One of the most popular ways to make Flying Geese is the "Make Four No Waste Flying Geese" method, not only because it uses less fabric, but also because you save time making four units at once! Today we will not only talk about this technique, but we will also experiment with stripes and figure out how they behave depending on how and where you place them. The amazing fabrics in this tutorial are from the exotic and artistic Mediterraneo collection.
One of the myths of The Flying Geese name comes from its resemblance with an actual goose flying in the sky, and surely that's where its parts also get their names from:
Goose: the big triangle in the center.
Sky: the corner square triangles on the sides.
Make Four No Waste Flying Geese cutting formula:
Goose: one (1) square measuring the finished flying geese width + 1 1/4”.
Sky: four (4) squares measuring the finished flying geese height + 7/8”
In this case my finished size is 6” x 3”, so I cut one (1) 7 ¼” square for the goose and four (4) 3 7/8” squares for the sky:
- Let's start discovering how the stripes will behave when using them in the goose part:
Place two sky squares aligned diagonally and face to face to the geese fabric. Notice that the small squares will overlap in the inner corners.
Draw a line on the diagonal and stitch at ¼” from each side of the line.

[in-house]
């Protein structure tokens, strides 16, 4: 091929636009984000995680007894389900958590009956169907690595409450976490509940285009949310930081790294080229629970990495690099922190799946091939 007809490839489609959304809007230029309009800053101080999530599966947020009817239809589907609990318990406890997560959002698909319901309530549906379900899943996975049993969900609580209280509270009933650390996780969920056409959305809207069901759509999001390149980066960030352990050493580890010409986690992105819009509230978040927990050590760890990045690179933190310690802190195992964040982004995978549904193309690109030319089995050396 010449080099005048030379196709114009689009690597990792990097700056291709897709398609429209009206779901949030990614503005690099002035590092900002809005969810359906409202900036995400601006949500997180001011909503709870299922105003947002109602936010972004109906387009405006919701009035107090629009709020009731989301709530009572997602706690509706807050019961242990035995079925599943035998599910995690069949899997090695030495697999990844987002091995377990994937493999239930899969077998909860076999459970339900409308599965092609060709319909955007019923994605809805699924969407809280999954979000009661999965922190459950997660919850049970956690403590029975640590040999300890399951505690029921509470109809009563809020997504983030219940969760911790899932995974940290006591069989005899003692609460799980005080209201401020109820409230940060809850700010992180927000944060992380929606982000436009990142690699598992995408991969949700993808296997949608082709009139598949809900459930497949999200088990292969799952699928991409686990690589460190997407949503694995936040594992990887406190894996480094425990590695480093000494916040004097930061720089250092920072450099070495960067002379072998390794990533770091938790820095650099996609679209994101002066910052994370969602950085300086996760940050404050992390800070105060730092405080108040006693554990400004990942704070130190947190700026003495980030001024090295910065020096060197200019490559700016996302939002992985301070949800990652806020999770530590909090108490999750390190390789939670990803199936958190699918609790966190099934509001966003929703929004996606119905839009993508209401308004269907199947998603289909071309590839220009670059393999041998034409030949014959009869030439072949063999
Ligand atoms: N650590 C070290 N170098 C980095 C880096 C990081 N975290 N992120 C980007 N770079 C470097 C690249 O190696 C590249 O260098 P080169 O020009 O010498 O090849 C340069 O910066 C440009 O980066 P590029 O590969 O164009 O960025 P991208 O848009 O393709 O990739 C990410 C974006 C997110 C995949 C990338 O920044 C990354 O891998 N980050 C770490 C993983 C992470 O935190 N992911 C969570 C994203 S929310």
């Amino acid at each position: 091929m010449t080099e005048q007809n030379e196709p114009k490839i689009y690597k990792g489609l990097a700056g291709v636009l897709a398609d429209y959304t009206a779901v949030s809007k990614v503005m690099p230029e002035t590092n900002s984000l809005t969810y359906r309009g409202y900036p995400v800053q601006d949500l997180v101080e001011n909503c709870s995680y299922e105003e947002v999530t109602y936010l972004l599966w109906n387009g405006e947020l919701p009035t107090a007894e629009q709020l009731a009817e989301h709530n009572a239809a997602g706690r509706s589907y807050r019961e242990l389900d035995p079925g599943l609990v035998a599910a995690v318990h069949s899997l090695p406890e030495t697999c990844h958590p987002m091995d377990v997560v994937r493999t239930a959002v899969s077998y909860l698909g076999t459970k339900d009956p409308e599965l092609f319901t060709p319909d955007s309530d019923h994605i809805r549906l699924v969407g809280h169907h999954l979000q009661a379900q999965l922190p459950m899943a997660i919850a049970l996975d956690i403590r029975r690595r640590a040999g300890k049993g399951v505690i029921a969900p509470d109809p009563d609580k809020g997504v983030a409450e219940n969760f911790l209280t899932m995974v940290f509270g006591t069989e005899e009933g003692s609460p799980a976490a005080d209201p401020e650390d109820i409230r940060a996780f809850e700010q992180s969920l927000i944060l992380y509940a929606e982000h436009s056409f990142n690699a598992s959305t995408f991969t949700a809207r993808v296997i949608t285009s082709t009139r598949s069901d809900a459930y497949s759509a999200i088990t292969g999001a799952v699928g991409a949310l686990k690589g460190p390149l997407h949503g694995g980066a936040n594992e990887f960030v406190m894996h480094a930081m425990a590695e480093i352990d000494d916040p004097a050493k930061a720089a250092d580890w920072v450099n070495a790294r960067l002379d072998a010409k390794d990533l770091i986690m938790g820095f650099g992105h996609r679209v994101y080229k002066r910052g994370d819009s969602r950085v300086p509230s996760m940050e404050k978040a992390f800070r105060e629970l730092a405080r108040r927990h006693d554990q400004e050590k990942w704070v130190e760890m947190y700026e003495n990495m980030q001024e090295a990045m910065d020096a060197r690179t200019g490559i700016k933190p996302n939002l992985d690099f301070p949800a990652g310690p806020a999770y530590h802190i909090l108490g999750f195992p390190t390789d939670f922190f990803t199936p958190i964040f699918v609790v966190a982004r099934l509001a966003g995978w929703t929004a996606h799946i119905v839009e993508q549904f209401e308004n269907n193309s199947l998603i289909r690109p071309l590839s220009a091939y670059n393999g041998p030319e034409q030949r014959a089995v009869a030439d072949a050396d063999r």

Using your rotary cutter and ruler, cut on the drawn line.
Now you have two halves. Open the fabric and press both resulting pieces.
Place one sky square on the uncut corner of each half and draw a diagonal line.
Stitch at ¼” from each side of the drawn line and cut.
Open the seams and press. As a result you have four units, two of them with horizontal stripes and two with vertical stripes.
2. Now let's see what happens when using the stripes in the sky part!
Place two sky squares aligned diagonally and face to face to the goose fabric. Draw a line on the diagonal and stitch at ¼” from the line on each side.
Cut on the drawn line to get your two halves.
Open the fabric and press both resulting pieces.
Now we will place the striped sky squares in different directions to see what happens.
On the first half, the sky square will have the stripes in the same direction as the stripes attached to the goose fabric. And on the second half the sky square will be placed so the stripes are perpendicular to the ones already attached to the goose fabric.
Draw a diagonal line.
Stitch at 1/4" of each side of the lines and cut.
As a result, you can see that on the first half we have two identical flying geese units, but the left sky stripes are perpendicular to the right sky stripes. And on the second half, both units are different, but the right and the left sky stripes are in the same direction.
Now let your imagination run! I love how the stripes make a big impact on any design, and combined with such a practical method, the sky is the limit!
How do you like your stripes better on the goose or on the sky? Are you ready to create using this method? Please share your ideas and history knowledge with me, I love hearing from you!